thumbnailFigure 3. Schematic illustration of the PFGE results. Geographic origin, sequence type (ST) and the numbers in the strain names are shown on top. Below are the estimated sizes of all bands retrieved with the NotI and SgfI enzymes. Strains with the same pattern are shown in the same color (except grey). At the bottom are estimated genome sizes. Since the SgfI 80 kb band was shown to be a double band in the sequenced strain [20], and these parts of the genome appear to be well conserved in B. grahamii, this band was assumed to be a double band in all strains in the genome size estimation. Strains af164up and cg120up probably have additional double bands, or undetected bands, in the SgfI restriction since the size estimates differ a lot between SgfI and NotI.

The 490 and 610 kb fragments obtained after cleavage of the sequenced strain with the SgfI enzyme were found to be the least conserved in the other strains (Figure 3). Both these bands contain one copy of the main prophage (Figure 4). The 490 kb band also contains several copies of the fha-repeat in BgGI 4 and some additional phage genes. Rearrangements within and across duplicated genes in these islands as well as across the terminus of replication could explain the variability observed after digestion with the SgfI enzyme. The other copies of the fha-repeat are located in BgGI 7, BgGI 10, BgGI 11 and BgGI 14. The three latter are encompassed in the 760 kb fragment of the SgfI digest and in the 120 kb and 200 kb bands of the NotI digest of strain as4aup. It is interesting to note that the 120 kb and 200 kb bands are identical in size in all ST1 strains that contain the fha-repeat but differ in the ST2 and ST3-strains, which have no or fewer copies of these genes.

thumbnailFigure 4. Predicted restriction sites of NotI and SgfI in B. grahamii as4aup. The circle represents the genome of B. grahamii strain as4aup, with genomic islands in magenta and prophages in yellow. Restriction sites are shown in black (NotI) and green (SgfI). The predicted size of each band is shown inside the circle for NotI and outside for SgfI.

Genomotypes do not have a random geographical distribution

We defined the genomotype based on the ST and the two major gene content variations: presence/absence of the fha-repeat and presence/absence of the plasmid, where absence also includes cases of lower copy number. Figure 5 summarizes the distribution of the genomotypes across geographical sites and the rodent hosts associated with each type. The most striking result is that only one genomotype was recovered from Håtunaholm (type I, which is of ST1 and harbors both the fha-repeat and the plasmid), although these isolates were obtained from all four different rodent host species. Genomotype I was also present in two isolates from Kumla, while absent in Ålbo. A more diverse set of isolates was identified in Kumla and Ålbo with three and four genomotypes, respectively. The fha-repeat displayed low signal in all ST2 and ST3-strains, suggesting that it was lost or gained only once. In contrast, the plasmid was variably present in both ST2 and ST3 and is likely to have experienced a minimum of two gain/loss events, unless one of the variants is the result of a recombination event.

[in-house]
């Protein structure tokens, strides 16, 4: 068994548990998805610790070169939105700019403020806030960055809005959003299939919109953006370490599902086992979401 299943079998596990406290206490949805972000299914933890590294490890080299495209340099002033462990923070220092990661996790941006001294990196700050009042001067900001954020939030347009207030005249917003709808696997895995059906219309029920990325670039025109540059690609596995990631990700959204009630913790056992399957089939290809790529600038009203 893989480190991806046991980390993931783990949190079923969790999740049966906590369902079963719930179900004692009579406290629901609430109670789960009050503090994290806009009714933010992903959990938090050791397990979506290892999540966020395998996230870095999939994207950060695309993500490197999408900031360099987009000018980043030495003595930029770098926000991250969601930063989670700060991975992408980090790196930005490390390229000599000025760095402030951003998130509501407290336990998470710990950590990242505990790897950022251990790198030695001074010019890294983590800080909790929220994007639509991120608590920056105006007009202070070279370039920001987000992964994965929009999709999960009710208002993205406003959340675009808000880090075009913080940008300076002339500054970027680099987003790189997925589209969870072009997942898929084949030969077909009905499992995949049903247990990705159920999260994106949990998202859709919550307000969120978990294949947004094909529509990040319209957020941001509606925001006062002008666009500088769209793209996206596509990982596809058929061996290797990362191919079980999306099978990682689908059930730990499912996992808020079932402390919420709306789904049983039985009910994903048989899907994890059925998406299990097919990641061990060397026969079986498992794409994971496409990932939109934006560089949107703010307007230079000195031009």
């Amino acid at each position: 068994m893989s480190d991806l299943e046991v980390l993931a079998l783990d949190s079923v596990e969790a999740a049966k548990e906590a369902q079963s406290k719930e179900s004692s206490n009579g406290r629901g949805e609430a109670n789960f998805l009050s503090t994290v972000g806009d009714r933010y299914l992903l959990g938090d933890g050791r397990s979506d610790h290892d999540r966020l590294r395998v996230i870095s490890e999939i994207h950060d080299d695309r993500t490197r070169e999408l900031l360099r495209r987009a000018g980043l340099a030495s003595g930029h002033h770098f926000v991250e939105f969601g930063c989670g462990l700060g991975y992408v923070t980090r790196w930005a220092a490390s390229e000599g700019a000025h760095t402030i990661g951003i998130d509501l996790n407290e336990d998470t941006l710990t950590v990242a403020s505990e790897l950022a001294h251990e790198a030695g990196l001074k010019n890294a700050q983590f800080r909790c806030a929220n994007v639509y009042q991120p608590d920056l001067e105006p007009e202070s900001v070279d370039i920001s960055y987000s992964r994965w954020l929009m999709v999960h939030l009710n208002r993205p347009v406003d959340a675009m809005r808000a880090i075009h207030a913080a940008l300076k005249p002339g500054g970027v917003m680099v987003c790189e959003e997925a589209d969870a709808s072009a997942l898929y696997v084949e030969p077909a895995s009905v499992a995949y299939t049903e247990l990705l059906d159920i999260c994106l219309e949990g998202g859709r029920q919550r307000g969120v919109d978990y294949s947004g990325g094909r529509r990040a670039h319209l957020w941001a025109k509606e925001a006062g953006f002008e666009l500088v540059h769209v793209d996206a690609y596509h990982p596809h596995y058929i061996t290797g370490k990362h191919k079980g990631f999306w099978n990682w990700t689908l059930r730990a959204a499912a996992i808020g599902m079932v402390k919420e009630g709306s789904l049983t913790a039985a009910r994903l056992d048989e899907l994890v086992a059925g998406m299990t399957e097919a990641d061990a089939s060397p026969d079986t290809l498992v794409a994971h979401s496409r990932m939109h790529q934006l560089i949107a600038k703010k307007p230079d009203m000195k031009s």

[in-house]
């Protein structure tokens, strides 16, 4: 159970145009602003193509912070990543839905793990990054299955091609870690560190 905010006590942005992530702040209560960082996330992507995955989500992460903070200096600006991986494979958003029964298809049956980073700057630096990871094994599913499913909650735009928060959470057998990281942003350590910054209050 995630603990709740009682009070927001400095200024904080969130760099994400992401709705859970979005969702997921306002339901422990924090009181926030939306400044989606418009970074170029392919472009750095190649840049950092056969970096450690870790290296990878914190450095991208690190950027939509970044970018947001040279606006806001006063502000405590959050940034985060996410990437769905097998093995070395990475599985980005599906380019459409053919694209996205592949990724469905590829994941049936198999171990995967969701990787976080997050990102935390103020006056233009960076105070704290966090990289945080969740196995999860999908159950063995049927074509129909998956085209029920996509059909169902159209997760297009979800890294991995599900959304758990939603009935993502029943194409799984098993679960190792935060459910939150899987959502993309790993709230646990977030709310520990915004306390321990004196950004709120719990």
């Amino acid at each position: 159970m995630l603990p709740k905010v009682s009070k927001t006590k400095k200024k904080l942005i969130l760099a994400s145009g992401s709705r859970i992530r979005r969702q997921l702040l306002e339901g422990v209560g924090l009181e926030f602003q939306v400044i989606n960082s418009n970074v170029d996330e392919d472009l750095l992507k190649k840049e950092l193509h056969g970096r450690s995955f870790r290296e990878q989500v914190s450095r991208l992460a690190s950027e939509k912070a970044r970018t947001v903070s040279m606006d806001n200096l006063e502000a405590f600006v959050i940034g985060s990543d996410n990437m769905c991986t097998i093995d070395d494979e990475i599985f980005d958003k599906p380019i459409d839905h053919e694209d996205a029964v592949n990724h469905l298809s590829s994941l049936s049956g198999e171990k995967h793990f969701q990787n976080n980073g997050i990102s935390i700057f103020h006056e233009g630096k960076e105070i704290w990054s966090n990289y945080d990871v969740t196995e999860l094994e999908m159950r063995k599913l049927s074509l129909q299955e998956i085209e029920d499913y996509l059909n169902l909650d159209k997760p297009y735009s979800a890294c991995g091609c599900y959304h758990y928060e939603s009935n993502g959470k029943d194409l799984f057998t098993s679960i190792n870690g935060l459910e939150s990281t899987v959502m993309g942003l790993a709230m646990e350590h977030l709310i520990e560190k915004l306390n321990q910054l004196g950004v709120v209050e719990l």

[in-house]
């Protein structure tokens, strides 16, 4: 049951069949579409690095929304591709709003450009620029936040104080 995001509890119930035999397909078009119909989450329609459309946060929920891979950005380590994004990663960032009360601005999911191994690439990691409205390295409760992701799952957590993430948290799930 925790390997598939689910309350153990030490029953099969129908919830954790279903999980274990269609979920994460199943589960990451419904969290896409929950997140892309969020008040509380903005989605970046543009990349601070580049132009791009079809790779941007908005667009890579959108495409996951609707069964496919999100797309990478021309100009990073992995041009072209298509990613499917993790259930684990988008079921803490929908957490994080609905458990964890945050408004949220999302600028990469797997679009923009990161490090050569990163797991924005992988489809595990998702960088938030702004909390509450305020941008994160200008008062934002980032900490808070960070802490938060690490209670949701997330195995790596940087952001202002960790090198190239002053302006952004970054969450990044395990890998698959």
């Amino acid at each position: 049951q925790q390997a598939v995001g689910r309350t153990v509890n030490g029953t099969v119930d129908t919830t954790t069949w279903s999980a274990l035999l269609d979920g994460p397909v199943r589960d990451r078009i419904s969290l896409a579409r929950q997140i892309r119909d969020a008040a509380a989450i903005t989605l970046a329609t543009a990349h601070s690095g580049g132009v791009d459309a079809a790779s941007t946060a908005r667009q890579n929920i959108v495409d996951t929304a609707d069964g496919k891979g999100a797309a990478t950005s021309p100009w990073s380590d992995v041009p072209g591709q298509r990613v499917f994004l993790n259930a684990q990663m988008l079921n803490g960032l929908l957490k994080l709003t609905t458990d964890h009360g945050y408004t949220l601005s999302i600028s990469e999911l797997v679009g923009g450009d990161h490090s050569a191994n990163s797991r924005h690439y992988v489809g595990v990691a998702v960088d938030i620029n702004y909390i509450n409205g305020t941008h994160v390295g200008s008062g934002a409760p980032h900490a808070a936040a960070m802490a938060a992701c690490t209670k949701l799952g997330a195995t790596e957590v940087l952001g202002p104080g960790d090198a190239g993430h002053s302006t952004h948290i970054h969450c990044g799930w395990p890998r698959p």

thumbnailFigure 5. Distribution of genomotypes across geographic sites. The map shows the locations of the geographic sites where the rodents were collected. The definition of the genomotypes (based on sequence type, presence/absence of the fha-repeat and presence/absence of the plasmid) is shown in the upper left corner. For each genomotype at each site, the different rodent hosts associated with this particular variant are shown, color-coded according to the legend in the upper right corner.

B. grahamii strains exhibit large differences in growth rate in liquid culture

In order to compare genomic differences to phenotypic traits, we selected five representative strains and studied their growth in liquid culture for ten days (Figure 6). We observed large differences in growth rate, with the only strain isolated from Mus musculus (mm3up) growing significantly slower than the others and reaching a lower maximal optical density (Table 3). The maximal generation times, ranging from approximately 5 (as206up) to 22 (mm3up) hours, did not correlate with ST, presence/absence of the fha-repeat or presence/absence of the plasmid. We also performed aggregation assays for three strains (as4aup, af165up and af206up), but observed no significant differences between them (data not shown).

thumbnailFigure 6. Growth curves of B. grahamii. Growth curves of five B. grahamii strains in supplemented Schneider's medium. Bacterial growth was determined by measuring the OD600 in triplicates at 24-h intervals.

Table 3. Maximum growth rates in supplemented Schneider's medium.

Discussion